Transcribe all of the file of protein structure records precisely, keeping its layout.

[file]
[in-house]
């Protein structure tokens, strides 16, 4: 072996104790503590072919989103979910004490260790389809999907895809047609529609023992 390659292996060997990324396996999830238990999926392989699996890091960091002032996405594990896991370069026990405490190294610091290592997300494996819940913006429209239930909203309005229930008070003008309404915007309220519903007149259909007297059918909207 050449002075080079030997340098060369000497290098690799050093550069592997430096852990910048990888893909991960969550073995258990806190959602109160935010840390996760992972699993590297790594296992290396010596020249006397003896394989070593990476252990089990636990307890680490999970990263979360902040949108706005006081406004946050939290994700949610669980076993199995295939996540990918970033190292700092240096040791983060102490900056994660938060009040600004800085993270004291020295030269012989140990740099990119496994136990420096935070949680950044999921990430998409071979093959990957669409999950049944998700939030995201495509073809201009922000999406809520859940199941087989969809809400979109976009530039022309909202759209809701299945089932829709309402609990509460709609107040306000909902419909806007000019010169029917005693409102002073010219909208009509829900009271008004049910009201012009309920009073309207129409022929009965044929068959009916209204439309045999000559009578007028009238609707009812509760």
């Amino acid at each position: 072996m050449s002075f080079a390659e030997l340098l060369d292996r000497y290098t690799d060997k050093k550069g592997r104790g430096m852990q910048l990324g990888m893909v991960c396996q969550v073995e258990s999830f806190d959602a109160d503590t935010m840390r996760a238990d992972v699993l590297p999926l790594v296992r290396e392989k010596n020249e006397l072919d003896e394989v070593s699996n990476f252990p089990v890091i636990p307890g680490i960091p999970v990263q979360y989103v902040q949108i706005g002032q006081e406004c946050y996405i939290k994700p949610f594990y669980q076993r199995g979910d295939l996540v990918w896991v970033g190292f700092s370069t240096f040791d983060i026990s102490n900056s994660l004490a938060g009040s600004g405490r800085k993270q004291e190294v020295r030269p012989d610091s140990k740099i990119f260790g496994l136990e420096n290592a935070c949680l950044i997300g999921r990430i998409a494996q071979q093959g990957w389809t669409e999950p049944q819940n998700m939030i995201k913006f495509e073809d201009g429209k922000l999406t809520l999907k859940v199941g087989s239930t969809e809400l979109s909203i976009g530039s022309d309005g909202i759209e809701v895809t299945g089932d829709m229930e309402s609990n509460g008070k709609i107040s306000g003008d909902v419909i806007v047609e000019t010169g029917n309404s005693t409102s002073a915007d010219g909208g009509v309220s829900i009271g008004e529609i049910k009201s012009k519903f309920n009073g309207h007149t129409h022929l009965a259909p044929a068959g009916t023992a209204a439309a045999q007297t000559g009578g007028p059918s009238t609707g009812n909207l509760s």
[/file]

[in-house]
């Protein structure tokens, strides 16, 4: 072996104790503590072919989103979910004490260790389809999907895809047609529609023992 390659292996060997990324396996999830238990999926392989699996890091960091002032996405594990896991370069026990405490190294610091290592997300494996819940913006429209239930909203309005229930008070003008309404915007309220519903007149259909007297059918909207 050449002075080079030997340098060369000497290098690799050093550069592997430096852990910048990888893909991960969550073995258990806190959602109160935010840390996760992972699993590297790594296992290396010596020249006397003896394989070593990476252990089990636990307890680490999970990263979360902040949108706005006081406004946050939290994700949610669980076993199995295939996540990918970033190292700092240096040791983060102490900056994660938060009040600004800085993270004291020295030269012989140990740099990119496994136990420096935070949680950044999921990430998409071979093959990957669409999950049944998700939030995201495509073809201009922000999406809520859940199941087989969809809400979109976009530039022309909202759209809701299945089932829709309402609990509460709609107040306000909902419909806007000019010169029917005693409102002073010219909208009509829900009271008004049910009201012009309920009073309207129409022929009965044929068959009916209204439309045999000559009578007028009238609707009812509760």
């Amino acid at each position: 072996m050449s002075f080079a390659e030997l340098l060369d292996r000497y290098t690799d060997k050093k550069g592997r104790g430096m852990q910048l990324g990888m893909v991960c396996q969550v073995e258990s999830f806190d959602a109160d503590t935010m840390r996760a238990d992972v699993l590297p999926l790594v296992r290396e392989k010596n020249e006397l072919d003896e394989v070593s699996n990476f252990p089990v890091i636990p307890g680490i960091p999970v990263q979360y989103v902040q949108i706005g002032q006081e406004c946050y996405i939290k994700p949610f594990y669980q076993r199995g979910d295939l996540v990918w896991v970033g190292f700092s370069t240096f040791d983060i026990s102490n900056s994660l004490a938060g009040s600004g405490r800085k993270q004291e190294v020295r030269p012989d610091s140990k740099i990119f260790g496994l136990e420096n290592a935070c949680l950044i997300g999921r990430i998409a494996q071979q093959g990957w389809t669409e999950p049944q819940n998700m939030i995201k913006f495509e073809d201009g429209k922000l999406t809520l999907k859940v199941g087989s239930t969809e809400l979109s909203i976009g530039s022309d309005g909202i759209e809701v895809t299945g089932d829709m229930e309402s609990n509460g008070k709609i107040s306000g003008d909902v419909i806007v047609e000019t010169g029917n309404s005693t409102s002073a915007d010219g909208g009509v309220s829900i009271g008004e529609i049910k009201s012009k519903f309920n009073g309207h007149t129409h022929l009965a259909p044929a068959g009916t023992a209204a439309a045999q007297t000559g009578g007028p059918s009238t609707g009812n909207l509760s």